As the world continues to learn more about coronavirus and its spread, it's vital to stay up-to-date on the latest developments. However, it's also important to make sure that the information being distributed is from credible sources. To that end, Between The Lines has compiled, [...]
Few forces in the world are as powerful or as visceral as the reaction one has to great music. Regardless of genre, when either words, melody or both align the right way, emotions of all kinds can be stirred — not least of which being love. That’s why Austin-based nonprofit The W’All chose the month of love to launch its LGBTQ-focused campaign of inclusion. Starting Feb. 10, the participatory art installation that stands for “we all” is asking people around the United States to submit meaningful song lyrics to its website free of charge. Those lyrics will be added to the thousands of other submissions to create a literal wall aimed at showing connectivity and commonality rather than divisiveness.
Jeremy Klitzman is a director at W’All. He said that anyone is free to share any lyrics of their choosing, so long as they’re not hateful.
“Obviously, we screen it to make sure they’re not hateful or racist or things like that, but anybody can put a lyric, whether it’s a lyric by The Beatles or a lyric from an unreleased album that their dad wrote. It doesn’t have to be something incredibly thoughtful. I submitted a ‘MMMBop’ lyric by Hanson that’s already on the wall,” he said.
He added that it’s a great way to donate to good causes, too, because of its roots within the Soundwaves Art Foundation.
“Our mission has always been to combine music and art for social good. So, Soundwaves does that by creating digital artwork based on the soundwaves of songs,” he said.
Soundwaves has partnered with artists like Sam Smith, Elton John, Brandi Carlile and more. In doing so, it not only sells the artwork via the artist’s social media channels but it raises money and promotes awareness about good causes around the world. This February, The W’All is furthering that goal by allowing people who submit lyrics to donate to LGBTQ-affirming charities like The Trevor Project, Highest Hopes and GLSEN.
“Obviously, I think there has been amazing progress in the last decade in the states on that topic and about making marriage equality and the equality of love kind of a forefront social issue that’s gaining a lot of traction. We wanted to push that traction forward, but also acknowledge that there’s still a lot to be done,” Klitzman said. “And the music industry has in many ways led the push from an entertainment standpoint on normalizing and accepting and really promoting LGBTQ+ personalities and causes. So, we wanted to continue that, and give a platform for musicians to spread that message and continue spreading it.”
Klitzman said that partnerships between the nonprofit and players in the music industry have allowed for hugely successful fundraisers. For instance, openly lesbian artist Brandi Carlile sits on the board of advisers for Soundwave and is one of its main ambassadors regarding LGBTQ issues. Her own Looking Out Foundation has helped move forward philanthropic work to aid LGBTQ-supportive causes, and Klitzman said he’s hopeful that spreading participation in The W’All to more fans and other musicians will be a great step in getting more support for causes around the world.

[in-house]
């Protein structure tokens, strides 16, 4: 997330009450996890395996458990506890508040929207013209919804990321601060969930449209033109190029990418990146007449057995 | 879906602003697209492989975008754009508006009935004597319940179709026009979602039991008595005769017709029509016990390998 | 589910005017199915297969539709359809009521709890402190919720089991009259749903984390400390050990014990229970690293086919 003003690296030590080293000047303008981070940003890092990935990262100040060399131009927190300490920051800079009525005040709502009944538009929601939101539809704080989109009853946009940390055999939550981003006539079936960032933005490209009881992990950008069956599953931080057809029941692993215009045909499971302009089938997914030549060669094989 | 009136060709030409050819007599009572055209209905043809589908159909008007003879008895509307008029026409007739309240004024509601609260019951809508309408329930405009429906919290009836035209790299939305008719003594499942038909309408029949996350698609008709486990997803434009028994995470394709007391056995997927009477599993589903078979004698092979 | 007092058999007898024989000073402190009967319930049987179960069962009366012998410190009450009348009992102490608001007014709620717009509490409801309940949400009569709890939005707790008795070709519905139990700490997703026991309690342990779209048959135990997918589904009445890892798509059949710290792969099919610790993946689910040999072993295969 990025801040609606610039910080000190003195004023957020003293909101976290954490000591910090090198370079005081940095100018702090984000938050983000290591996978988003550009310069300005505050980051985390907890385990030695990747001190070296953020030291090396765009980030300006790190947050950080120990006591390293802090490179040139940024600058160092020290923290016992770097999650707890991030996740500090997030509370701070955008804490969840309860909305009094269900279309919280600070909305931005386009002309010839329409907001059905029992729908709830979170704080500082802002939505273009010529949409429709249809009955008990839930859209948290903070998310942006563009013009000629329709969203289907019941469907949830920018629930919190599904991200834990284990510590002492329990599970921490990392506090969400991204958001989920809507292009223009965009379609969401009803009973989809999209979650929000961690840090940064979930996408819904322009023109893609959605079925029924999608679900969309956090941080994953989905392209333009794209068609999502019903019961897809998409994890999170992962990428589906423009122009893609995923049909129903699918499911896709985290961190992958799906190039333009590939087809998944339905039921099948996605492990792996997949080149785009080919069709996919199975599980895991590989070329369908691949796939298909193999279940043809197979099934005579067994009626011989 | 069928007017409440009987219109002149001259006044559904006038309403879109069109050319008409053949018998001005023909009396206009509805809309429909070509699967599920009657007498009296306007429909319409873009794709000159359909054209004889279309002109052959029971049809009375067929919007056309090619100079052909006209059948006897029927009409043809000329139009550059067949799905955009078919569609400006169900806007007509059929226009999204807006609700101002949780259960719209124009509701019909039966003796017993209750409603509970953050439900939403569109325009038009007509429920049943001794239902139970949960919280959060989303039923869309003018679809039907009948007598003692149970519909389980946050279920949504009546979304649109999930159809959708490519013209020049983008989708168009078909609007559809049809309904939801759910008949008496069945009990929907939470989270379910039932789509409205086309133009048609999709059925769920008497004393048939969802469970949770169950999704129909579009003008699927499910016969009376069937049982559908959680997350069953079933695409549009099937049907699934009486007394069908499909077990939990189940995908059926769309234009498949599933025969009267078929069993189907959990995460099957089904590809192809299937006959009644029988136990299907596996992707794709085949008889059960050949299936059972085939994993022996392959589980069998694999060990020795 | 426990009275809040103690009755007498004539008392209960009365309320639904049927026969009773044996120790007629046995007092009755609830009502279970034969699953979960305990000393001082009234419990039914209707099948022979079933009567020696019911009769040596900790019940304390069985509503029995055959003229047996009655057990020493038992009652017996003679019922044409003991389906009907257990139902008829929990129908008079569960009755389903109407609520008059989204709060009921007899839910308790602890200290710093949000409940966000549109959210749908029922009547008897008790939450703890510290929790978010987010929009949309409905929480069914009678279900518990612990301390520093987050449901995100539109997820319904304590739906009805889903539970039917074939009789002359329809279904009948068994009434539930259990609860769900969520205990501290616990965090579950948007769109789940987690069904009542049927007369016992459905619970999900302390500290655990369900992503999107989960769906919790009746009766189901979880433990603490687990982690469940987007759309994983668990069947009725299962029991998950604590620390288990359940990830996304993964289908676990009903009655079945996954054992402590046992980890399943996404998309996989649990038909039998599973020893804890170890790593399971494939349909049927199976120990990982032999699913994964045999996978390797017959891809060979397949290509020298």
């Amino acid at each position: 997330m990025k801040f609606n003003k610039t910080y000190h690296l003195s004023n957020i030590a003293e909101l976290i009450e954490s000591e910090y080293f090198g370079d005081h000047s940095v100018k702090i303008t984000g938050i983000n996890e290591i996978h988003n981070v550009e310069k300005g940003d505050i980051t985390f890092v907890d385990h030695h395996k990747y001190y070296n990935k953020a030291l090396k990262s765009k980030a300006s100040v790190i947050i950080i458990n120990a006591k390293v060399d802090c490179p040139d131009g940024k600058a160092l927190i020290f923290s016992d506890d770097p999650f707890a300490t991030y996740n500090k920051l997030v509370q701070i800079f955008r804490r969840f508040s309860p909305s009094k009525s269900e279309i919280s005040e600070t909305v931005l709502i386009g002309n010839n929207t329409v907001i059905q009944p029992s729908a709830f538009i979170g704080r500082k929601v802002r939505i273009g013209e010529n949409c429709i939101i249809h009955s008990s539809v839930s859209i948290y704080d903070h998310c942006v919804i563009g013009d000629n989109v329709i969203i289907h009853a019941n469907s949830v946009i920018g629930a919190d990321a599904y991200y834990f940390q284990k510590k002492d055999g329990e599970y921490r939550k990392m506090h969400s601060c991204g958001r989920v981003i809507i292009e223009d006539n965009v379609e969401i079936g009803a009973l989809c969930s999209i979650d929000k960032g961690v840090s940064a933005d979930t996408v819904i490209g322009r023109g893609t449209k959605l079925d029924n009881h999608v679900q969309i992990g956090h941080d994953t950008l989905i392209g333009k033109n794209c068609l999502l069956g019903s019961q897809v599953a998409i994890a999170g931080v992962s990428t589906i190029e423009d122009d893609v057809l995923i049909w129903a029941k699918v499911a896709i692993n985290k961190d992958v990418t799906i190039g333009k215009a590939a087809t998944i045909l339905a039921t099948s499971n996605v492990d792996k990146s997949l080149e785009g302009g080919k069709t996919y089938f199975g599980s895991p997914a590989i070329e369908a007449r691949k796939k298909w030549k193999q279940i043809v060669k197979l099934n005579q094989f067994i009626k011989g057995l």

“[Brandi Carlile] has been leading the push, introducing some of her friends and some of her contacts that want to support her mission. So there’s a lot of folks out there that we know that love her work that are passionate about this that we’re basically trying to bring into the fold who maybe are vocal on social media but maybe never asked their fans to donate to LGBT causes,” Klitzman said. “Or maybe they are a great ally, but they don’t actually know what The Trevor Project is. So bringing people into the fold and educating them and bringing people in and spreading their message to their massive, massive social media audiences. ”
Those social media audiences easily number into the hundreds of millions between each artist-W’All partnership. Still, it’s not enough that audiences simply see a message, the causes chosen must be ones that appeal to the fanbase of certain artists. When asked how charities are chosen for celebrities to promote, Klitzman said it has to do with what they feel passionate about themselves, because it’s only through that authenticity that campaigns are effective. For 2020, The W’All hopes to focus not only on LGBTQ equality but issues like environmental protections and improving treatments of refugees coming to the U.S.
When asked why The W’All values inclusion and equity in the causes it supports, Klitzman said that first, it’s “the right thing to do.”
“Because being inclusive, accepting and celebrating diversity and doing what we can to encourage further acceptance and bolstering of diverse communities and diverse services is not only the right thing to do but it makes us a better country, a better neighborhood, a better nation,” he said. “It makes you a stronger community.”
Beyond that, he said it’s simply much more fun to do an art project that includes everyone.
“If we were saying, ‘We’re doing this art project and we only want to focus on the people who have the money to participate or people that share our political views or people in this one specific space,’ it really limits us,” he said. “And if our goal is to build a movement and an incredibly large and sprawling participatory art project, we want to make sure everybody can come to the table and participate.”
To find out more about The W’All, details about submitting lyrics and more visit wallaustin.com.